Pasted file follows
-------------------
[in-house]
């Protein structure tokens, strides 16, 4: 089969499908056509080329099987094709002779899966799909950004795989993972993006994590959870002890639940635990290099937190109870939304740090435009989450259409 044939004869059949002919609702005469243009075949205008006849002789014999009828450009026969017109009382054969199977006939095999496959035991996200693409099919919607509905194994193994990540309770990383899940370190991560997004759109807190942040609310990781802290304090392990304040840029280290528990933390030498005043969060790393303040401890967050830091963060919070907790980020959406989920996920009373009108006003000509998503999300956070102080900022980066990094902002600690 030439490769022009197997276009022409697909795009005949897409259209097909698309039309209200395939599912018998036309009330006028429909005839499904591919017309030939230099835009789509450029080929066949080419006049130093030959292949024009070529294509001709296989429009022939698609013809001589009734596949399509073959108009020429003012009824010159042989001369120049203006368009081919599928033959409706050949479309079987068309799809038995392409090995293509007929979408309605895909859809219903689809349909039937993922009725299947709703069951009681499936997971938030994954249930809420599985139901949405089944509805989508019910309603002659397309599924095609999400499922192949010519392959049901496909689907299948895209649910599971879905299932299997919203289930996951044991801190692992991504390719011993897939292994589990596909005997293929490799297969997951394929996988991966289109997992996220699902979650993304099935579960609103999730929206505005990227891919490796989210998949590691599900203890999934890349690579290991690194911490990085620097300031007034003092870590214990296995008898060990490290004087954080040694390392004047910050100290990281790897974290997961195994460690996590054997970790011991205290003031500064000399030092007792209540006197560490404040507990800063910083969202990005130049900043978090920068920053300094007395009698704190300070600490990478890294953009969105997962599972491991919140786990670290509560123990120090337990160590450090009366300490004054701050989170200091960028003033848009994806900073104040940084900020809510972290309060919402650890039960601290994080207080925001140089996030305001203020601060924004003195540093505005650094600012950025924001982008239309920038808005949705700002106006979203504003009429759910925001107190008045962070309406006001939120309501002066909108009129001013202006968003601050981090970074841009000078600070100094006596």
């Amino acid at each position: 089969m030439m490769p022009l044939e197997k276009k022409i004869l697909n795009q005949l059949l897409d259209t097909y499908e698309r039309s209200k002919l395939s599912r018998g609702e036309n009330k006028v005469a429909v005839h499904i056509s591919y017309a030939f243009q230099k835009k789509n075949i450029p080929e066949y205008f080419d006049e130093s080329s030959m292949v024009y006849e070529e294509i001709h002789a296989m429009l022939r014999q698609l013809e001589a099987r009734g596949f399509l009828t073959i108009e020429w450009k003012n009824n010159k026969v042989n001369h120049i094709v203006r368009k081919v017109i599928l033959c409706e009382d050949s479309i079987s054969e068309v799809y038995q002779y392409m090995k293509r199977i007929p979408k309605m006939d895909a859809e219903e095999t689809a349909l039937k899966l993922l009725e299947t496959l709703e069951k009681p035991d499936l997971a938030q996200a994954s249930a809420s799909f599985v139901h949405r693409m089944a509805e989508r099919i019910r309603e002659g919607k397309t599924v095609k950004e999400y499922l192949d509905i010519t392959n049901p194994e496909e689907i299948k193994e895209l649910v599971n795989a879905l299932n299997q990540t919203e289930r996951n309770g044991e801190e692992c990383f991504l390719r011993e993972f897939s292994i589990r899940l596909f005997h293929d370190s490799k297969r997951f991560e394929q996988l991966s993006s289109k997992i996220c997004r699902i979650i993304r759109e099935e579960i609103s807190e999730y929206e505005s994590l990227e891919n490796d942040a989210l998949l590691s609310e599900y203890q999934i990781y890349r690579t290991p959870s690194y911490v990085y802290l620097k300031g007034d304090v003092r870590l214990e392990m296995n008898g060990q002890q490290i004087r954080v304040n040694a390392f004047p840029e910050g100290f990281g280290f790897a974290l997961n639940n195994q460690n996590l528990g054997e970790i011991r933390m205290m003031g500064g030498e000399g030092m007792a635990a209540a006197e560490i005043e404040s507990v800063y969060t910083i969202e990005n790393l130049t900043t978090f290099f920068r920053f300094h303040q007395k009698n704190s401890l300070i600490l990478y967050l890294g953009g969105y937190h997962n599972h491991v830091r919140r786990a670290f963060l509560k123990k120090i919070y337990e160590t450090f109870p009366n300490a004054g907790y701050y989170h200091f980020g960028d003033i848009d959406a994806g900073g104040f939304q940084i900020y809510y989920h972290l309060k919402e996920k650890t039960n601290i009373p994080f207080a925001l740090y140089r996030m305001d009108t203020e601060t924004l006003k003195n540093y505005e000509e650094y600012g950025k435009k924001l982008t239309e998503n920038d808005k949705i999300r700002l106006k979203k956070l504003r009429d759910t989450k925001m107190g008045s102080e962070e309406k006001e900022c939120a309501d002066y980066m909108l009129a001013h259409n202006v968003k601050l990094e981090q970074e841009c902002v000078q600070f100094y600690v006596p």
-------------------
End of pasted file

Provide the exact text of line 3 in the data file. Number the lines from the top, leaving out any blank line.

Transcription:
């Amino acid at each position: 089969m030439m490769p022009l044939e197997k276009k022409i004869l697909n795009q005949l059949l897409d259209t097909y499908e698309r039309s209200k002919l395939s599912r018998g609702e036309n009330k006028v005469a429909v005839h499904i056509s591919y017309a030939f243009q230099k835009k789509n075949i450029p080929e066949y205008f080419d006049e130093s080329s030959m292949v024009y006849e070529e294509i001709h002789a296989m429009l022939r014999q698609l013809e001589a099987r009734g596949f399509l009828t073959i108009e020429w450009k003012n009824n010159k026969v042989n001369h120049i094709v203006r368009k081919v017109i599928l033959c409706e009382d050949s479309i079987s054969e068309v799809y038995q002779y392409m090995k293509r199977i007929p979408k309605m006939d895909a859809e219903e095999t689809a349909l039937k899966l993922l009725e299947t496959l709703e069951k009681p035991d499936l997971a938030q996200a994954s249930a809420s799909f599985v139901h949405r693409m089944a509805e989508r099919i019910r309603e002659g919607k397309t599924v095609k950004e999400y499922l192949d509905i010519t392959n049901p194994e496909e689907i299948k193994e895209l649910v599971n795989a879905l299932n299997q990540t919203e289930r996951n309770g044991e801190e692992c990383f991504l390719r011993e993972f897939s292994i589990r899940l596909f005997h293929d370190s490799k297969r997951f991560e394929q996988l991966s993006s289109k997992i996220c997004r699902i979650i993304r759109e099935e579960i609103s807190e999730y929206e505005s994590l990227e891919n490796d942040a989210l998949l590691s609310e599900y203890q999934i990781y890349r690579t290991p959870s690194y911490v990085y802290l620097k300031g007034d304090v003092r870590l214990e392990m296995n008898g060990q002890q490290i004087r954080v304040n040694a390392f004047p840029e910050g100290f990281g280290f790897a974290l997961n639940n195994q460690n996590l528990g054997e970790i011991r933390m205290m003031g500064g030498e000399g030092m007792a635990a209540a006197e560490i005043e404040s507990v800063y969060t910083i969202e990005n790393l130049t900043t978090f290099f920068r920053f300094h303040q007395k009698n704190s401890l300070i600490l990478y967050l890294g953009g969105y937190h997962n599972h491991v830091r919140r786990a670290f963060l509560k123990k120090i919070y337990e160590t450090f109870p009366n300490a004054g907790y701050y989170h200091f980020g960028d003033i848009d959406a994806g900073g104040f939304q940084i900020y809510y989920h972290l309060k919402e996920k650890t039960n601290i009373p994080f207080a925001l740090y140089r996030m305001d009108t203020e601060t924004l006003k003195n540093y505005e000509e650094y600012g950025k435009k924001l982008t239309e998503n920038d808005k949705i999300r700002l106006k979203k956070l504003r009429d759910t989450k925001m107190g008045s102080e962070e309406k006001e900022c939120a309501d002066y980066m909108l009129a001013h259409n202006v968003k601050l990094e981090q970074e841009c902002v000078q600070f100094y600690v006596p």